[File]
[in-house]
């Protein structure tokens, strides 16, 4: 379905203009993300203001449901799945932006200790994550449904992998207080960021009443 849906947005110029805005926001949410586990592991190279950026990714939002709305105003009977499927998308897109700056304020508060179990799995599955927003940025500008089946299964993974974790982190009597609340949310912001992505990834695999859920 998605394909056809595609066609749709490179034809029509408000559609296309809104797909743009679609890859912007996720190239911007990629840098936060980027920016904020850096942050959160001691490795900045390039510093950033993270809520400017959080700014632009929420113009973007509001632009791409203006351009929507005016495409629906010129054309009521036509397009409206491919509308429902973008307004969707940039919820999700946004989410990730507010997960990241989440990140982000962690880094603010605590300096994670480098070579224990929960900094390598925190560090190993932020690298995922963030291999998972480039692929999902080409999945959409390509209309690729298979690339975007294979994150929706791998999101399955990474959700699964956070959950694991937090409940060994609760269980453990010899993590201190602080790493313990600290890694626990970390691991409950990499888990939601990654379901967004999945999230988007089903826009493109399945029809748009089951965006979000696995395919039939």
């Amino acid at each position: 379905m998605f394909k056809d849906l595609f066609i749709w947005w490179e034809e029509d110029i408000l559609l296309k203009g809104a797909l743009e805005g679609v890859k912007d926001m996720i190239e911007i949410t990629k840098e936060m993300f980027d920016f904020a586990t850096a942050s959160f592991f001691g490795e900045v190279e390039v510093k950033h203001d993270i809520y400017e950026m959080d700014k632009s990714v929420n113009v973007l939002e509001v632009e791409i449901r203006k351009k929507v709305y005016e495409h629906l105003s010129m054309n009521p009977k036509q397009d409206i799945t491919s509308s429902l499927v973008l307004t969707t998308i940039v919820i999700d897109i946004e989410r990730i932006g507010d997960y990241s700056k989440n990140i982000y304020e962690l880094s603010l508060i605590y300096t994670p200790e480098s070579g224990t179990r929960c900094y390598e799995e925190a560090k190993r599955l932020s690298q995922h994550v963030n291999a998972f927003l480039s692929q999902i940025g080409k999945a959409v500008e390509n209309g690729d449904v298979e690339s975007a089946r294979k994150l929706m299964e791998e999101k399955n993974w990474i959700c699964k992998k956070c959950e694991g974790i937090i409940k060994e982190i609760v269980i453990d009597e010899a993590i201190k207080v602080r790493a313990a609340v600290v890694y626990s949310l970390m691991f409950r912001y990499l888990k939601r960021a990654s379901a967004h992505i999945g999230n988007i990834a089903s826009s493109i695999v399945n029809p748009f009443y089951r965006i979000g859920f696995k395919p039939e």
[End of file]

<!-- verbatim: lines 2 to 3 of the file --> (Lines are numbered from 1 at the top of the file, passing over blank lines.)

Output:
């Protein structure tokens, strides 16, 4: 379905203009993300203001449901799945932006200790994550449904992998207080960021009443 849906947005110029805005926001949410586990592991190279950026990714939002709305105003009977499927998308897109700056304020508060179990799995599955927003940025500008089946299964993974974790982190009597609340949310912001992505990834695999859920 998605394909056809595609066609749709490179034809029509408000559609296309809104797909743009679609890859912007996720190239911007990629840098936060980027920016904020850096942050959160001691490795900045390039510093950033993270809520400017959080700014632009929420113009973007509001632009791409203006351009929507005016495409629906010129054309009521036509397009409206491919509308429902973008307004969707940039919820999700946004989410990730507010997960990241989440990140982000962690880094603010605590300096994670480098070579224990929960900094390598925190560090190993932020690298995922963030291999998972480039692929999902080409999945959409390509209309690729298979690339975007294979994150929706791998999101399955990474959700699964956070959950694991937090409940060994609760269980453990010899993590201190602080790493313990600290890694626990970390691991409950990499888990939601990654379901967004999945999230988007089903826009493109399945029809748009089951965006979000696995395919039939």
């Amino acid at each position: 379905m998605f394909k056809d849906l595609f066609i749709w947005w490179e034809e029509d110029i408000l559609l296309k203009g809104a797909l743009e805005g679609v890859k912007d926001m996720i190239e911007i949410t990629k840098e936060m993300f980027d920016f904020a586990t850096a942050s959160f592991f001691g490795e900045v190279e390039v510093k950033h203001d993270i809520y400017e950026m959080d700014k632009s990714v929420n113009v973007l939002e509001v632009e791409i449901r203006k351009k929507v709305y005016e495409h629906l105003s010129m054309n009521p009977k036509q397009d409206i799945t491919s509308s429902l499927v973008l307004t969707t998308i940039v919820i999700d897109i946004e989410r990730i932006g507010d997960y990241s700056k989440n990140i982000y304020e962690l880094s603010l508060i605590y300096t994670p200790e480098s070579g224990t179990r929960c900094y390598e799995e925190a560090k190993r599955l932020s690298q995922h994550v963030n291999a998972f927003l480039s692929q999902i940025g080409k999945a959409v500008e390509n209309g690729d449904v298979e690339s975007a089946r294979k994150l929706m299964e791998e999101k399955n993974w990474i959700c699964k992998k956070c959950e694991g974790i937090i409940k060994e982190i609760v269980i453990d009597e010899a993590i201190k207080v602080r790493a313990a609340v600290v890694y626990s949310l970390m691991f409950r912001y990499l888990k939601r960021a990654s379901a967004h992505i999945g999230n988007i990834a089903s826009s493109i695999v399945n029809p748009f009443y089951r965006i979000g859920f696995k395919p039939e």